How COVID 19 Could Be a Financial Boost For The Dating Industry

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By Jacob Maslow

It is impossible to leave the house, check your phone, or watch the news without being inundated with breaking news updates related to the coronavirus, otherwise known as COVID-19. With relatively little information available, this is what we do know; the epicenter appears  to be Wuhan, China, near the start of the year and prompted city officials to demand- then enforce, a citywide quarantine, ultimately bringing Chinese industries to a screeching halt. The virus has shown it does not discriminate and has spread globally, affecting the United States, Iran, Germany, Italy and France, causing well-heeled fashionistas attending Fashion Week to show up wearing protective, medical grade face-masks and US public relations executives for LVMH fashion houses to work remotely.

By March 1, the United States, Europe, South America, had recorded their first official cases. In response, the global economy has taken a plunge. Airline flights cancelled. Coachella cancelled. Hotel reservations and conferences cancelled with many hotels reporting occupancy at less than fifty-percent. The fear related to a potential pandemic  is tangible and valid. It has a mortality rate that is ten to twenty times higher than the average  flu. Although many businesses are losing revenue, like the aforementioned hospitality industries, others are experiencing something of a financial boon. Publicly traded companies like Clorox, Lysol, Netflix and Purell are reporting shortages across the nation which is to be expected. At the same time, these same factors could play a role in giving the  dating industry a boost. How so?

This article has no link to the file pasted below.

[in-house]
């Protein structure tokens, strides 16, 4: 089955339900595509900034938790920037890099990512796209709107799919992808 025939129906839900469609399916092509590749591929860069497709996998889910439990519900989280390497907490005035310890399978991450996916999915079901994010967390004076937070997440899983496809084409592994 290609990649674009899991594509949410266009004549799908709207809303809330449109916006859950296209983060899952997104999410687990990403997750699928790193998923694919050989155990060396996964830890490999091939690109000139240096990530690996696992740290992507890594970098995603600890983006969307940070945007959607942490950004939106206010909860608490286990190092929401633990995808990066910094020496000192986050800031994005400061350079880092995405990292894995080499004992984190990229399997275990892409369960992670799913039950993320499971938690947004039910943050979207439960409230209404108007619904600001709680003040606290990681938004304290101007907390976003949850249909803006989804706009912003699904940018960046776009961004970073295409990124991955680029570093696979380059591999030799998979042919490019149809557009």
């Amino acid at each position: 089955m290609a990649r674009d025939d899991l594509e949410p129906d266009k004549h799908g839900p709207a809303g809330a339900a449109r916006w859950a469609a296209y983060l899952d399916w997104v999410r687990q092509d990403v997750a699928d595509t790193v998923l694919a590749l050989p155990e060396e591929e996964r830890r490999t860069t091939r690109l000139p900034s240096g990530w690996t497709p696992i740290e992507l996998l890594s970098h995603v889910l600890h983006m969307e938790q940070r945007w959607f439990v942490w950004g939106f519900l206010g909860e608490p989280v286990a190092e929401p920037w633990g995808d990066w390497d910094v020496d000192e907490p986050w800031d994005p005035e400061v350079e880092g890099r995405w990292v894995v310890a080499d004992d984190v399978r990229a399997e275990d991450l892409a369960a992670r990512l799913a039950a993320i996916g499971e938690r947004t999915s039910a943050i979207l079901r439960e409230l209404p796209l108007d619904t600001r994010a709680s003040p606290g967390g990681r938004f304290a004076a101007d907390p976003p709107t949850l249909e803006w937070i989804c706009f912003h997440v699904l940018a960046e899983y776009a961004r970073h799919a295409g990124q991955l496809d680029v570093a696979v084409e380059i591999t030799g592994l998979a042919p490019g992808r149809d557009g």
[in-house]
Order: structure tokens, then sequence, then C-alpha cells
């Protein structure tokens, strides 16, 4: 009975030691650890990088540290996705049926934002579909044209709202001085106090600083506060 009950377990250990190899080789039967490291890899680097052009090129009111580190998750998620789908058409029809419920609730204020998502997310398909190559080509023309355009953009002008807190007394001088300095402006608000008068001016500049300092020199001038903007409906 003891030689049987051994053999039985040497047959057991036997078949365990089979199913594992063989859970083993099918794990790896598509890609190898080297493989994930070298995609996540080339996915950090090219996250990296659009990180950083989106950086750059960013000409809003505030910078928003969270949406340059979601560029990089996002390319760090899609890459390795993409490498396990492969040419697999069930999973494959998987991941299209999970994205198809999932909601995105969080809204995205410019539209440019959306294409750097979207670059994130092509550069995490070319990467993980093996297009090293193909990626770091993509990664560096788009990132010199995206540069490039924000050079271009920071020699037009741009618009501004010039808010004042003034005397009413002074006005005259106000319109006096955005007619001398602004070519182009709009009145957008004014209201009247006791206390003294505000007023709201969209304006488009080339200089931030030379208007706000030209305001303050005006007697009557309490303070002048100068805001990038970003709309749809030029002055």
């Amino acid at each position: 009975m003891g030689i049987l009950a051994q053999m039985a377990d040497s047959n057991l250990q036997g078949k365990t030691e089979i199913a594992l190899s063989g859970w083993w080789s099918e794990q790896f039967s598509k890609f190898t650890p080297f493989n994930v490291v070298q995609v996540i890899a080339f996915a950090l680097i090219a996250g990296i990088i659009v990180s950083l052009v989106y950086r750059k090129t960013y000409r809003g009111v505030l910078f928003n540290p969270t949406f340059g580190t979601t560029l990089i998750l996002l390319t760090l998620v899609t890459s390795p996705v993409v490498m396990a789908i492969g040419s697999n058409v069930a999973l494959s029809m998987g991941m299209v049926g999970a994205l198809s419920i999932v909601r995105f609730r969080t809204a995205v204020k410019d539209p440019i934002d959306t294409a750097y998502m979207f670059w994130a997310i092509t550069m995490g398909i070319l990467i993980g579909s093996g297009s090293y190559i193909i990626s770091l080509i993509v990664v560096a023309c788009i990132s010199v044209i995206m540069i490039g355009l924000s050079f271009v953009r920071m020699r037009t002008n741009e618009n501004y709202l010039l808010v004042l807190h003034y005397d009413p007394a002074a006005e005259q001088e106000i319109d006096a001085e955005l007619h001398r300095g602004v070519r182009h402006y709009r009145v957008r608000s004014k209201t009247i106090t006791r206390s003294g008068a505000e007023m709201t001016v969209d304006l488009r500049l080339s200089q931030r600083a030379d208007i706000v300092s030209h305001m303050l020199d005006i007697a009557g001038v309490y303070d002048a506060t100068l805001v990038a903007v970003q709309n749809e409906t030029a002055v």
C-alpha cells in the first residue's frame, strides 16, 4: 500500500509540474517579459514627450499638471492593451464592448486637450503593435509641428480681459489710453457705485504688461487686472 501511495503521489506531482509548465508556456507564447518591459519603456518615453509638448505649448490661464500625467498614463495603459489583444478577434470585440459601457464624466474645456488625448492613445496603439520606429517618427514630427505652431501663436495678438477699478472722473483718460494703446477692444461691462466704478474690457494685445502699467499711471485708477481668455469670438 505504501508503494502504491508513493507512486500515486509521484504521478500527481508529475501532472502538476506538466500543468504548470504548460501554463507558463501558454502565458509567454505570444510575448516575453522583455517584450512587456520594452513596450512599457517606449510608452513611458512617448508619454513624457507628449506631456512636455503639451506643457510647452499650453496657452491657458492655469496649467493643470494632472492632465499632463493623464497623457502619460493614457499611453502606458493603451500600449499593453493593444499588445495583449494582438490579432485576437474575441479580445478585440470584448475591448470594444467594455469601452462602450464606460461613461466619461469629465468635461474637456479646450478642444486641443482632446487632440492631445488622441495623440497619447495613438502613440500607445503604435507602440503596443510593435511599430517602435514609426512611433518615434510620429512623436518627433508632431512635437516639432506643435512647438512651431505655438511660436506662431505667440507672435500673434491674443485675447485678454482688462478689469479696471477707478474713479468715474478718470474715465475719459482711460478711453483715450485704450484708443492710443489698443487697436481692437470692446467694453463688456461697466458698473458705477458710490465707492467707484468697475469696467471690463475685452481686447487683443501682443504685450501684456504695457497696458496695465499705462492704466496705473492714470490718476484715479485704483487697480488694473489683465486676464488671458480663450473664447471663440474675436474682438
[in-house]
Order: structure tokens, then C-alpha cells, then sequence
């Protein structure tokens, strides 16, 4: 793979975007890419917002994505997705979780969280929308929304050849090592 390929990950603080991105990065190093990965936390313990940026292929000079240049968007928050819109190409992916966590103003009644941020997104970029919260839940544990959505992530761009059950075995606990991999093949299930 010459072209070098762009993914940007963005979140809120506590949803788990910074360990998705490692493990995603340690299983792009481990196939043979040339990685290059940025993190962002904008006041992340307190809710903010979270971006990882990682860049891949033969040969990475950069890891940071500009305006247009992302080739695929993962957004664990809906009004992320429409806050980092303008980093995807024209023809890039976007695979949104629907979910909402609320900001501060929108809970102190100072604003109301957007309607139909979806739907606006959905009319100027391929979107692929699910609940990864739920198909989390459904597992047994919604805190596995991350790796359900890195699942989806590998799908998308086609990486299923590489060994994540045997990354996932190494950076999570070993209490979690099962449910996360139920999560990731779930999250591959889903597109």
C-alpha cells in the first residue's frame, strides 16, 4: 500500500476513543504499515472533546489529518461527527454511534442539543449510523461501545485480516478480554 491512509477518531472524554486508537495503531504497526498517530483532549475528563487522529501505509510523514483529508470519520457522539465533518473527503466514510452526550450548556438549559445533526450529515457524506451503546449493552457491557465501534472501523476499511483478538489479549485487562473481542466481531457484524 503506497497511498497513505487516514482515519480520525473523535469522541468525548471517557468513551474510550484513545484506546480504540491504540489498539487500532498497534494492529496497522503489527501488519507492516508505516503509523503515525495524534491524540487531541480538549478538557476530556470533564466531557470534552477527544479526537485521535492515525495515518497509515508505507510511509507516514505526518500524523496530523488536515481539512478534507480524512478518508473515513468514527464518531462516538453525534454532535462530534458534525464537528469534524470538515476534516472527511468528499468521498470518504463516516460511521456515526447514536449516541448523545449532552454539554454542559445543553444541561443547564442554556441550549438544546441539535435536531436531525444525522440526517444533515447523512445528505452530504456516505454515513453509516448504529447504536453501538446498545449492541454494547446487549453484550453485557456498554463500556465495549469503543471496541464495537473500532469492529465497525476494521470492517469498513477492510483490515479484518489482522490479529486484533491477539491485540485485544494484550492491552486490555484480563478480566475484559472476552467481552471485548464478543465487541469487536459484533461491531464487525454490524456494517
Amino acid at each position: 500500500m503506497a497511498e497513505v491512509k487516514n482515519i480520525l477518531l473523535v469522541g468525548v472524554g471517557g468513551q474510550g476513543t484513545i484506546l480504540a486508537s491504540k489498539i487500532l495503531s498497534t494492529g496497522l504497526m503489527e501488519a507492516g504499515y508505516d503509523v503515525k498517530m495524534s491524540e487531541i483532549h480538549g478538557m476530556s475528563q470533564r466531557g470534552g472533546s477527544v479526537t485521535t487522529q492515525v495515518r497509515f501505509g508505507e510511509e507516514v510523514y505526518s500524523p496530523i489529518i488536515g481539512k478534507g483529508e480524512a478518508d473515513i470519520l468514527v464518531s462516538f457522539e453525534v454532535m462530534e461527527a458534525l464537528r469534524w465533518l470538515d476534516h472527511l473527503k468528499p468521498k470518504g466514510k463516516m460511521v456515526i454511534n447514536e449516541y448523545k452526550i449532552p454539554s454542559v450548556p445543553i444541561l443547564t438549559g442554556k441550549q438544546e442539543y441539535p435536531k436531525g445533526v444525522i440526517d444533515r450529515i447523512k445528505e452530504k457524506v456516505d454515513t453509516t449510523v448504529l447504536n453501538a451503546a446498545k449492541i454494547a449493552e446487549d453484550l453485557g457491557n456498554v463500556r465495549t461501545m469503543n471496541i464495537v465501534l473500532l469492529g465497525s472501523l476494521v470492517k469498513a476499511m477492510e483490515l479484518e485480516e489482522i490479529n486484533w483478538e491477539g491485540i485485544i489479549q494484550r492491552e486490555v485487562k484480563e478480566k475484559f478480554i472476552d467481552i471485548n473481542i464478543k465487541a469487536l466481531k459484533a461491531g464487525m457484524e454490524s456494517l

Traditionally in times of trouble or calamity people instinctively seek physical contact and band together in efforts to comfort and assuage their fear. Numerous studies show that after 9/11 there was an outpouring of empathy and compassion, with total strangers embracing one another as they shed unabashed tears with persons they did not know. Walls come down and boundaries become irrelevant. In uncertain,calamitous times, the human instinct is to seek out a pack, a tribe and band together. Remember the old adage, ‘strength in numbers?’ That applies here.

At the same time, when fear spreads, so does a desire for intimacy. No matter how many press conferences by government officials that the risk of death or infection is relatively small, there are still those concerned they’re going to catch COVID-19, even though the mortality rate is under two percent. People become universally concerned about being alone. This is precisely why the dating industry is  receiving a financial boost from the  pandemic. Singles are starting to feel a sense of urgency about remaining single and about life in general when faced with their own mortality. For this reason, many people who might not have considered a dating service in the past are all of a sudden open to the prospect. They are willing to step outside the box in an effort to find intimacy, companionship and love.

They experience something of an epiphany when faced with their own mortality and realize, the most important thing in life is not the money or the cars or the prestigious job title. The most important thing in life is who are you going to share it all with?

In times of uncertainty, people often search for intimacy and realize that at the end of the day, as so astutely recorded by the Beatles,  at the end of the day, ‘All you need is love.’

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